Savannah's skin felt tighter under his attention, making the soft knit of her ivory-colored turtleneck feel like sandpaper against her throat and breasts. She felt too warm, too noticed, and too aware of the sheer size and masculinity of this stranger before her.
She tried to project an air of calm and professionalism, despite the weird chaos going on with her central nervous system in reaction to this man. Striding up beside him, if only to escape his scrutiny, she glanced up at the series of fifteen original works depicting King Arthur and his Round Table Knights, painted for the library at the turn of the century by the artist Edwin Austin Abbey. "So, which are you more interested in: Abbey's work, or Arthurian legends?"
He followed her gaze up now. "I'm interested in everything. The mind is not a vessel to be filled, but a fire to be kindled."
Savannah registered the statement, knew she'd heard it in class somewhere before. "Plutarch?" she guessed.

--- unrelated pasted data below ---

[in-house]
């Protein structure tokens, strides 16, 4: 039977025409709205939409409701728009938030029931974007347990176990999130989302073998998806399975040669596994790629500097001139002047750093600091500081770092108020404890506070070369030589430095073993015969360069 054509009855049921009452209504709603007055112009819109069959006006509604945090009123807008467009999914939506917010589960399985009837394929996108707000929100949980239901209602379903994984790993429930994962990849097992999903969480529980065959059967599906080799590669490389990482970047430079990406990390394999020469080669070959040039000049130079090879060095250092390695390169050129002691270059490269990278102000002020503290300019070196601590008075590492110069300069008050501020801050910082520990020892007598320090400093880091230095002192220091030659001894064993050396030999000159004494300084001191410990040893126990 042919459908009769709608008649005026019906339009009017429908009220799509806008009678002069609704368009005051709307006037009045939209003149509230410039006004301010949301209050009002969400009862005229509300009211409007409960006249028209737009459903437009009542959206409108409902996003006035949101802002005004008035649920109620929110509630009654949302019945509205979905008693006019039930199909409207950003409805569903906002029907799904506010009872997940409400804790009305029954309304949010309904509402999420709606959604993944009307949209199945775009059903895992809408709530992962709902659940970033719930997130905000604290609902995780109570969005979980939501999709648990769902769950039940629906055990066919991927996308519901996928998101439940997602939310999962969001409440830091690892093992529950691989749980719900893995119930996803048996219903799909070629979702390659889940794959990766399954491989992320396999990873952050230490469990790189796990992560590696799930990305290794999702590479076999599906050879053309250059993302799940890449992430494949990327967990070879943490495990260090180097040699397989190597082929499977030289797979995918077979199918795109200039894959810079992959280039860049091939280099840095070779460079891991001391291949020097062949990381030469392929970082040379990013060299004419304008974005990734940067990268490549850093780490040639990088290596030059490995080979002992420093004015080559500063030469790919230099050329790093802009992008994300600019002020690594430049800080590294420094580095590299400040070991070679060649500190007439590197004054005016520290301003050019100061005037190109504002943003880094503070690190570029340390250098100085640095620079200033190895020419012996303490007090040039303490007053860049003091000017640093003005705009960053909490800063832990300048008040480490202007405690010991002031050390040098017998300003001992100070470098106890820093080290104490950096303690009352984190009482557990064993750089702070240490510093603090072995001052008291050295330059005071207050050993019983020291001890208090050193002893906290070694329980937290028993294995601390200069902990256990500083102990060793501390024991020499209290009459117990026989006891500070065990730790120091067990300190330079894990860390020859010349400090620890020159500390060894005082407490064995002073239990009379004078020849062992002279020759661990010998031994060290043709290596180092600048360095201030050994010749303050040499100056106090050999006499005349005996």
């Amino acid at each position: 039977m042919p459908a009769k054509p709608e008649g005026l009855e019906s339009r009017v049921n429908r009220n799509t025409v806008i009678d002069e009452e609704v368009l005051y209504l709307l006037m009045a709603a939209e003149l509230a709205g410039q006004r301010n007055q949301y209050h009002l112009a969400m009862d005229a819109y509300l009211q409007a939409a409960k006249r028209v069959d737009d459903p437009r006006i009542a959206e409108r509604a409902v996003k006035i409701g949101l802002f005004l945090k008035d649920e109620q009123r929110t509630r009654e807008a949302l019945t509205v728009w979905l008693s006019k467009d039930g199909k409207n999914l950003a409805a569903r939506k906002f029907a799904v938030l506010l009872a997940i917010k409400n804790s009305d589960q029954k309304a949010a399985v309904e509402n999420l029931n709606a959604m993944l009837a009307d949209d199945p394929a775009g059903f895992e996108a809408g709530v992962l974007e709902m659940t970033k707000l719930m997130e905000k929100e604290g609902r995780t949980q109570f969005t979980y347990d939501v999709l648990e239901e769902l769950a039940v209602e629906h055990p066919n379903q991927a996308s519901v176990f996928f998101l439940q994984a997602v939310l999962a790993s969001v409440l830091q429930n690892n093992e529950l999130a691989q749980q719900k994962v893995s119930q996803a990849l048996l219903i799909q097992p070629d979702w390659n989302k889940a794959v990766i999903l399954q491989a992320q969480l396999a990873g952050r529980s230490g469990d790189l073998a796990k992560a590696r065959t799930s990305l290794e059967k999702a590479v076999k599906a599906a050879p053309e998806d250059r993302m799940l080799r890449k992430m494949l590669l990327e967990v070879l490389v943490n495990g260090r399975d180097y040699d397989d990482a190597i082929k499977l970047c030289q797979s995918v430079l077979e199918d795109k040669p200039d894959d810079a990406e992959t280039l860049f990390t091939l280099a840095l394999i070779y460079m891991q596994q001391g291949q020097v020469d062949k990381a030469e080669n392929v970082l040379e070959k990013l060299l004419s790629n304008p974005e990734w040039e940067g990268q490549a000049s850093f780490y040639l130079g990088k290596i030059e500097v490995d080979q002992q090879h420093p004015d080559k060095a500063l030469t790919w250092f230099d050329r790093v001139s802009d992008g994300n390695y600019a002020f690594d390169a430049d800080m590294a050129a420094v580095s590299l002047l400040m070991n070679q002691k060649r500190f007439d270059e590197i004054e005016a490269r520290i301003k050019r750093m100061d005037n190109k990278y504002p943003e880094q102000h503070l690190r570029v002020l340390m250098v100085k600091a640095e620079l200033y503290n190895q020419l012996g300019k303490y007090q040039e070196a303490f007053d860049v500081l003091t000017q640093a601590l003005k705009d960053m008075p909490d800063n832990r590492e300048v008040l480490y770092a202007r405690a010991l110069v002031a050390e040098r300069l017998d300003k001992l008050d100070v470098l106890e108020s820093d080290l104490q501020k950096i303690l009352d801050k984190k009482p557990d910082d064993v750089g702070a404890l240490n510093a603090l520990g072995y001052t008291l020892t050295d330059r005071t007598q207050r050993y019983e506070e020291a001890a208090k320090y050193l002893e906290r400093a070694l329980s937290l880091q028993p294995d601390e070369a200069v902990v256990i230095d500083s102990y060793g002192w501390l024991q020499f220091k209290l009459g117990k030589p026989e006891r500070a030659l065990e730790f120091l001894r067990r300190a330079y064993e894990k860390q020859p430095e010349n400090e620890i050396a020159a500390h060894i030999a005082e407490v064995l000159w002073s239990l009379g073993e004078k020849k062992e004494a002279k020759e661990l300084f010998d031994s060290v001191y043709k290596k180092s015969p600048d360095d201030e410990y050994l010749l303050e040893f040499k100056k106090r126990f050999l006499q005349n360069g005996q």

She was rewarded with a sidelong grin from the gorgeous non-punk standing next to her. "A student of philosophy, I take it."
"It's not my strongest subject, but I get by all right in most of my classes."
His smile quirked a bit at that, as if he mentally scored a point in her favor. He had a nice smile. Straight white teeth framed by full, lush lips that made her pulse kick a little. And that English accent was doing funny things to her heart rate too. "Let me guess," he said, studying her in that unnerving way again. "Wellesley? Or maybe Radcliffe?"